• Want to recruit players with a draft like the US major sports. Currently, there are competitions for the 18 best non-professional teams all through Australia where they are drafted. Not from schools.
  • 22 players dont play each game so about 5-6 are turned over per year.
  • Kids play in their local community.
  • Average player lasts 7 years but all are guaranteed 2 years minimum in their signing contract 18-38. 
  • Usually retire at 31
Safety (Such a big thing in the US right now, so interesting to compare.):
  • Not allowed to tackle or touch the head. 
  • Head to head clashes are rare and illegal. 
  • Just changed a rule to prevent knee injuries, in the begining they now stand in a circle to they have less momentum when bashing together to get the ball. 
  • Major sponsor is Toyota. 
  • Does famous moments in history in a humorous manner. - Like lifting a retired 70 year old player with a crane to recreate a famous moment.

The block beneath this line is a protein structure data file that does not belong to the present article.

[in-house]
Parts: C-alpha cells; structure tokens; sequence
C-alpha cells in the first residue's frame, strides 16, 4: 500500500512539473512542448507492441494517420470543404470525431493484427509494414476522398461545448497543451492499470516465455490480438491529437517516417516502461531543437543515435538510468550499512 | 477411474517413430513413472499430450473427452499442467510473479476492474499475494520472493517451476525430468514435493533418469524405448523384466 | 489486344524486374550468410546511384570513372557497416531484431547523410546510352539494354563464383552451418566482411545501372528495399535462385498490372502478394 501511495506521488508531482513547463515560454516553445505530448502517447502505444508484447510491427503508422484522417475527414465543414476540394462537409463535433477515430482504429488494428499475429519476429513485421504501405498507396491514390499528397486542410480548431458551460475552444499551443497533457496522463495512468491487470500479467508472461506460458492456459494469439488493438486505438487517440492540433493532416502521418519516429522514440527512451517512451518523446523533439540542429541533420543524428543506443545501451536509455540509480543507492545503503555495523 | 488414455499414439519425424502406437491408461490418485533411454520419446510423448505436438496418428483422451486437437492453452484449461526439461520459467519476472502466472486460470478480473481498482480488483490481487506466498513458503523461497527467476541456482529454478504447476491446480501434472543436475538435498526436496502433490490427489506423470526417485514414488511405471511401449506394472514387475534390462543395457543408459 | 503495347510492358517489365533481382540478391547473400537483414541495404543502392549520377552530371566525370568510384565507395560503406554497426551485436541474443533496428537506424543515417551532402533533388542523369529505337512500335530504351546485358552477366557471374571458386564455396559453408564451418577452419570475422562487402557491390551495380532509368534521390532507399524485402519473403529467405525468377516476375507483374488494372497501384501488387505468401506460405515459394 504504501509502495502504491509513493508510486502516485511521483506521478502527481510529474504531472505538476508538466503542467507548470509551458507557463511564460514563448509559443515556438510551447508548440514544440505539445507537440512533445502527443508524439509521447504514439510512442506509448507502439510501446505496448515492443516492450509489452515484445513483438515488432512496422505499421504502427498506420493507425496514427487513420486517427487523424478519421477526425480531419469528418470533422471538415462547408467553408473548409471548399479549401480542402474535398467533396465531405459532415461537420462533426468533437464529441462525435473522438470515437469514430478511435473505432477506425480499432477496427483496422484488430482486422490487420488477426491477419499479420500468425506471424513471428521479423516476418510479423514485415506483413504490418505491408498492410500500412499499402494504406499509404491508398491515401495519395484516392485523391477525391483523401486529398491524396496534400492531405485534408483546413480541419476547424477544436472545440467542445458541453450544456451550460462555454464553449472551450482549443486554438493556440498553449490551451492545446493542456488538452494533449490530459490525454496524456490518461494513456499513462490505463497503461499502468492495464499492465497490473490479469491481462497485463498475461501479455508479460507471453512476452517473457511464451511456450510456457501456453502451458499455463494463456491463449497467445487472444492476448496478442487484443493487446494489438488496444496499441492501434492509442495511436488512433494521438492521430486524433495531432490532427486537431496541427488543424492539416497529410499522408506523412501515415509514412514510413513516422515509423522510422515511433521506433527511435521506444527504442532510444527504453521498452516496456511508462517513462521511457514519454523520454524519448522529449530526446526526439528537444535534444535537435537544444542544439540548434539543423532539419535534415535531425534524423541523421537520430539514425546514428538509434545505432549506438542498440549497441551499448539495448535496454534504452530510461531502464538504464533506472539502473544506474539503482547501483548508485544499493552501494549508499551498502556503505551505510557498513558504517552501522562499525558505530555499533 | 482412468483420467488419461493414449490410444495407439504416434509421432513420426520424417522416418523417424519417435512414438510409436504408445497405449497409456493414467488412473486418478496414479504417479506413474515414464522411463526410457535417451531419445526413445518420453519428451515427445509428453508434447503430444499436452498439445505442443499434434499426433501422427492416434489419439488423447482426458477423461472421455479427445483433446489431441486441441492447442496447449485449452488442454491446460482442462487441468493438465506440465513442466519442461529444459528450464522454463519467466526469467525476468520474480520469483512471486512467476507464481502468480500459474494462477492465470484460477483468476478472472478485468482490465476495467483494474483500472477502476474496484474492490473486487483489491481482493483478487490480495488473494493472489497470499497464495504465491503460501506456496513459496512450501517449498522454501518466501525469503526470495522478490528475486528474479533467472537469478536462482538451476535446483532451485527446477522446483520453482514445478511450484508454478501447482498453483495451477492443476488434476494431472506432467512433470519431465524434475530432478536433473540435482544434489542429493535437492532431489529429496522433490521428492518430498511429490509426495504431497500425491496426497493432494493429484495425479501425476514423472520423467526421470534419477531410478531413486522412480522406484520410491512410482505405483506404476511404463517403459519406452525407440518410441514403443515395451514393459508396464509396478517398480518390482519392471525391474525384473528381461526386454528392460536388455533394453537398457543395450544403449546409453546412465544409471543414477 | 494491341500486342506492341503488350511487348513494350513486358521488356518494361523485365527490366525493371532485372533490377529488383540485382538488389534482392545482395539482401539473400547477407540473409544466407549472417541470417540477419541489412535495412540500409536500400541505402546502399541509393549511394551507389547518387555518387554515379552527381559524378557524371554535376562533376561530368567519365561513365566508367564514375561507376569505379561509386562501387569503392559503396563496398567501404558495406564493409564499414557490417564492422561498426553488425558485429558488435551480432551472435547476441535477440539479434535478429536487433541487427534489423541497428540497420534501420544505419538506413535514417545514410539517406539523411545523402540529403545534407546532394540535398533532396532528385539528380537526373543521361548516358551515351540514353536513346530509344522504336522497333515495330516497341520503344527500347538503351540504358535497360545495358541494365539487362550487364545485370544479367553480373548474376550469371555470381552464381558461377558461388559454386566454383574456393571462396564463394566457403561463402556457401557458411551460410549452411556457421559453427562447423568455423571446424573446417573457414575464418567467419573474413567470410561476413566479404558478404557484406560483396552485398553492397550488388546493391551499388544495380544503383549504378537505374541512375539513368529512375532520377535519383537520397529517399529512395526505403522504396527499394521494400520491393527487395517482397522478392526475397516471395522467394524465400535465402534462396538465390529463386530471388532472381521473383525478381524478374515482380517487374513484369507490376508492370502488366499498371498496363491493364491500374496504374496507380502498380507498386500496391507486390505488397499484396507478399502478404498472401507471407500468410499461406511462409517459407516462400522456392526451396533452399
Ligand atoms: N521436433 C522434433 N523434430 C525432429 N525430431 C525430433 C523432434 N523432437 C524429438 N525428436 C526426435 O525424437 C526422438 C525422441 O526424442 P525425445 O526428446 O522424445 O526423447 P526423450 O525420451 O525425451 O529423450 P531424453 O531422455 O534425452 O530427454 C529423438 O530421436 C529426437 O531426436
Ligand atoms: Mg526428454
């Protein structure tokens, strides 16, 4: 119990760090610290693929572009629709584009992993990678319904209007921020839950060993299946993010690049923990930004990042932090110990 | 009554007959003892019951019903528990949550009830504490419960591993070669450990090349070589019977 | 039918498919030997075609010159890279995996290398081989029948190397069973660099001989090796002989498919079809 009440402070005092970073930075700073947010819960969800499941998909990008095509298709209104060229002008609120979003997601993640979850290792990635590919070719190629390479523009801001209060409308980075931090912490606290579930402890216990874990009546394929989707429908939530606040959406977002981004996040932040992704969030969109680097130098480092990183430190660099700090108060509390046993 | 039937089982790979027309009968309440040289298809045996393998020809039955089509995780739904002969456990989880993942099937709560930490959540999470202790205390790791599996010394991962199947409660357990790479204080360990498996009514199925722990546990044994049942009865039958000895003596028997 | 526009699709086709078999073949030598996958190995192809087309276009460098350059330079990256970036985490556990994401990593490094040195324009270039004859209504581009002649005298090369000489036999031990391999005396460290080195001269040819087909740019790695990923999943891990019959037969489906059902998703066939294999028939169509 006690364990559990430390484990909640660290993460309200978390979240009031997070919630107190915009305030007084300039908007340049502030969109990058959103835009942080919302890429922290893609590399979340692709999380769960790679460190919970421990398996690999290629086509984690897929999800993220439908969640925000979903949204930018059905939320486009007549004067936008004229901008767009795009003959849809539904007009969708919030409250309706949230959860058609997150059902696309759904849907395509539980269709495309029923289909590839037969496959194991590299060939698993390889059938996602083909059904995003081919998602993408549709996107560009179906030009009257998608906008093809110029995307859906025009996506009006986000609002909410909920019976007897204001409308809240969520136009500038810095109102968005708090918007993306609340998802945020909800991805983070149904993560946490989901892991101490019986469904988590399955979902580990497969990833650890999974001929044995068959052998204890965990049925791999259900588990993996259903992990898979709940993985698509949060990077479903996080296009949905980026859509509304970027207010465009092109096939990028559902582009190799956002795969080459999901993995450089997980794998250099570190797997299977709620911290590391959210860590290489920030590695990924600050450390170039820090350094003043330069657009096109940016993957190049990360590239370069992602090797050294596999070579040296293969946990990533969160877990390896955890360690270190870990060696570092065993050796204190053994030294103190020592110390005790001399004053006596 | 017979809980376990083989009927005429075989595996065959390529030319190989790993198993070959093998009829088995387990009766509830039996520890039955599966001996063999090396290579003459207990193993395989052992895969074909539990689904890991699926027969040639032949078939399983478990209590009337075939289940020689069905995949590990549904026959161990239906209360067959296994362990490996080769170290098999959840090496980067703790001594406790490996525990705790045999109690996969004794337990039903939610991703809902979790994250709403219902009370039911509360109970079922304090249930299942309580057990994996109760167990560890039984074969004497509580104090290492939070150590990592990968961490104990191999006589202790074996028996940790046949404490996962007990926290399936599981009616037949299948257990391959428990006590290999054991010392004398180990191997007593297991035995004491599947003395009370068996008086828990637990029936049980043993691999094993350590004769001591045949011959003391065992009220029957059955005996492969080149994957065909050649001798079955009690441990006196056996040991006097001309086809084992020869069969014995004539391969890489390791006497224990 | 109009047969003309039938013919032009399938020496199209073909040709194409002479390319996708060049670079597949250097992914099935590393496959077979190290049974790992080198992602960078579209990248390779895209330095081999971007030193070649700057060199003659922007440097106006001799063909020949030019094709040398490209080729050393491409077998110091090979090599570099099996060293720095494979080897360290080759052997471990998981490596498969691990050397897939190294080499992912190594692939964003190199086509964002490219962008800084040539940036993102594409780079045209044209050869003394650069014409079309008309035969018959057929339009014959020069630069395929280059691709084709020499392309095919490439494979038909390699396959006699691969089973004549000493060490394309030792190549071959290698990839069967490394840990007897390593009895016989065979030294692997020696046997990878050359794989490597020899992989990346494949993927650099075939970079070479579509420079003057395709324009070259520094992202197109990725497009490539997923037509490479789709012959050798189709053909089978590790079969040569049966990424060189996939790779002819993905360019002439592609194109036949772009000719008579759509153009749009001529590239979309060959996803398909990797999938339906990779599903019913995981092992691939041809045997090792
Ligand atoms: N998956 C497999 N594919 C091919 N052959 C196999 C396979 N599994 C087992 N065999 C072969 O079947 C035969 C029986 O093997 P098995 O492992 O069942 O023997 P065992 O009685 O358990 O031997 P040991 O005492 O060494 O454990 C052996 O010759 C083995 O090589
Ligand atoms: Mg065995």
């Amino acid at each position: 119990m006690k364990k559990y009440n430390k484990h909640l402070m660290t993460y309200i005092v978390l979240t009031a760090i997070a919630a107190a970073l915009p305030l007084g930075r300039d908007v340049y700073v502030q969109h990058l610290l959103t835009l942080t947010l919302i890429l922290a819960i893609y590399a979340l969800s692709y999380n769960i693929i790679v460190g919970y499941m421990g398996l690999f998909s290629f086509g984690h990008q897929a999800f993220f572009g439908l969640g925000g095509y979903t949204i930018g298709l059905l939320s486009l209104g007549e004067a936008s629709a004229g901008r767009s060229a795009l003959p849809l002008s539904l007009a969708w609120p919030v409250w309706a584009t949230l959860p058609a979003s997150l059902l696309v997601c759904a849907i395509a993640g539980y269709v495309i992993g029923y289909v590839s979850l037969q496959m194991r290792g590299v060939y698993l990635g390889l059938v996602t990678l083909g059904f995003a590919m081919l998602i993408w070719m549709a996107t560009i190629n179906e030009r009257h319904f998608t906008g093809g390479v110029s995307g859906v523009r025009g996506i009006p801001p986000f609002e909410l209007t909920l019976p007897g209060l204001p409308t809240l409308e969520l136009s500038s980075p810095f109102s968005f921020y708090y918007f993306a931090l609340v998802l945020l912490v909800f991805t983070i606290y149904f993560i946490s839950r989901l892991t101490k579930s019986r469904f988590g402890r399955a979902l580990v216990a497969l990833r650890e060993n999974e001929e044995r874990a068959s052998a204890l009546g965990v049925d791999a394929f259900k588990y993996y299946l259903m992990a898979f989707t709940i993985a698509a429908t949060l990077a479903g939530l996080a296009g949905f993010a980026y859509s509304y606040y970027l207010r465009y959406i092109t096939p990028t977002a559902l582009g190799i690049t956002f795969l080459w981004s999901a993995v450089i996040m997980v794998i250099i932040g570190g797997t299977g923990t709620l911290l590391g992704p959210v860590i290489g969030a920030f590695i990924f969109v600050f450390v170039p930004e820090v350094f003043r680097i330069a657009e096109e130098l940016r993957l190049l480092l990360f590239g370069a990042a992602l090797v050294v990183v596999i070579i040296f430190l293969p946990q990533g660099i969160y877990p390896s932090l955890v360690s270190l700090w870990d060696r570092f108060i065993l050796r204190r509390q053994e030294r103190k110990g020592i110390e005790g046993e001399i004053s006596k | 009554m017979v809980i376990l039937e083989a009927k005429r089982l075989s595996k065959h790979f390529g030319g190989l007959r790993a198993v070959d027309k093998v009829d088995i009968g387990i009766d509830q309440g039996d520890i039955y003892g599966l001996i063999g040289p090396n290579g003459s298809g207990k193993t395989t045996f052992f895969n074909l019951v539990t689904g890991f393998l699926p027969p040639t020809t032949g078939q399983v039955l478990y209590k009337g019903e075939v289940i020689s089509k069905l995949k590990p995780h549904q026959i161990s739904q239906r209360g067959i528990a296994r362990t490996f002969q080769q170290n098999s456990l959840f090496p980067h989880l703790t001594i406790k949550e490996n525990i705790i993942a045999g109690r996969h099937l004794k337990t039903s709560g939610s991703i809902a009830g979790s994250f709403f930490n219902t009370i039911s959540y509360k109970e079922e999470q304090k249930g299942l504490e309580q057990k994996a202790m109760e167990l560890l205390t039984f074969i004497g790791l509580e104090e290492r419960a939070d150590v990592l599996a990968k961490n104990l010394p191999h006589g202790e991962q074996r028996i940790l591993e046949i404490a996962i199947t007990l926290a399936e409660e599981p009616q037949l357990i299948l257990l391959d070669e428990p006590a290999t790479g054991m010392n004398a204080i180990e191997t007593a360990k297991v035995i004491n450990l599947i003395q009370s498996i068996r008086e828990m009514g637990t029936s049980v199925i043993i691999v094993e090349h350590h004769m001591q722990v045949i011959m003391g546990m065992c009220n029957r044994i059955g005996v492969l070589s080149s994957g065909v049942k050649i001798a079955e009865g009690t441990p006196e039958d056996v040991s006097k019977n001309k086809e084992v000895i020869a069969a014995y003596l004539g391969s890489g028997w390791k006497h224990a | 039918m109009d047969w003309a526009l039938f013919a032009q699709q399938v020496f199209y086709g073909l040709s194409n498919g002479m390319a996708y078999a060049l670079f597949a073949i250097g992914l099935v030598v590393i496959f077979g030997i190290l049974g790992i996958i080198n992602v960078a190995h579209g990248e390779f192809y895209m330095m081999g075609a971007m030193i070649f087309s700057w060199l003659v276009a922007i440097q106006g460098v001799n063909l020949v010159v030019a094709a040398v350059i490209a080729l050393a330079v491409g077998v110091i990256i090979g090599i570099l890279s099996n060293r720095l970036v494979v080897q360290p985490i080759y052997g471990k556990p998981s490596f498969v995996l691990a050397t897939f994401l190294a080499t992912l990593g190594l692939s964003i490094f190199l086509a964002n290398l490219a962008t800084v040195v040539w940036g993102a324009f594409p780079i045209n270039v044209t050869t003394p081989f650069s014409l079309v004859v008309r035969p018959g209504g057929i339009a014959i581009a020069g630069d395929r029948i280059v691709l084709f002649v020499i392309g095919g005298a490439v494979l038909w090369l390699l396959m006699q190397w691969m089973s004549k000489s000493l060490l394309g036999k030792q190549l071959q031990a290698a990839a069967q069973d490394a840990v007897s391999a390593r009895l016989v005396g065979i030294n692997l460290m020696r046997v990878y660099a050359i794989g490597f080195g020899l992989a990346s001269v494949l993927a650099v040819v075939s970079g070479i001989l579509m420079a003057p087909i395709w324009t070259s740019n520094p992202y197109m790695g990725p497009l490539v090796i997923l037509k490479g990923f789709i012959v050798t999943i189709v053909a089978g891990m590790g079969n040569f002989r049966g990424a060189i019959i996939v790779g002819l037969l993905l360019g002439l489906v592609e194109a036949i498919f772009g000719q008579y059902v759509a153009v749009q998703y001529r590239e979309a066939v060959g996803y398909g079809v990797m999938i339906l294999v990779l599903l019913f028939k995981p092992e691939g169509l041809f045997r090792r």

• Dont advertise outside australia but indirectly have fans and industry in South Africa. 

Australia Institute of Sport:
The Australian Institute of Sport was established after Australia experiences a set of Olympic years where they won very few medals. They realized that they were one of the few countries that did not support their Olympic athletics with government subsidization and training facilities. In turn they built multimillion dollar training facilities in Canberra for 8 major sports at any time in the large arena. The weight room itself is worth over 2 million dollars. Additionally, if a program does not perform well in the Olympics they risk being shut down so funds can go to a more productive sport. I found it really interesting that they would be willing to shut down an entire sport simply to redirect funds. Makes me wonder why they even compete in Winter Olympic sports. Also, these facilities are not only used for sports training and hosting Olympic games. Since the stadium is set up to support so many people they hold regular performances in the large arena for bands such as Matchbox 20 and Lady Gaga.

The large arena.

A small portion of the co-ed Olympic gymnasium.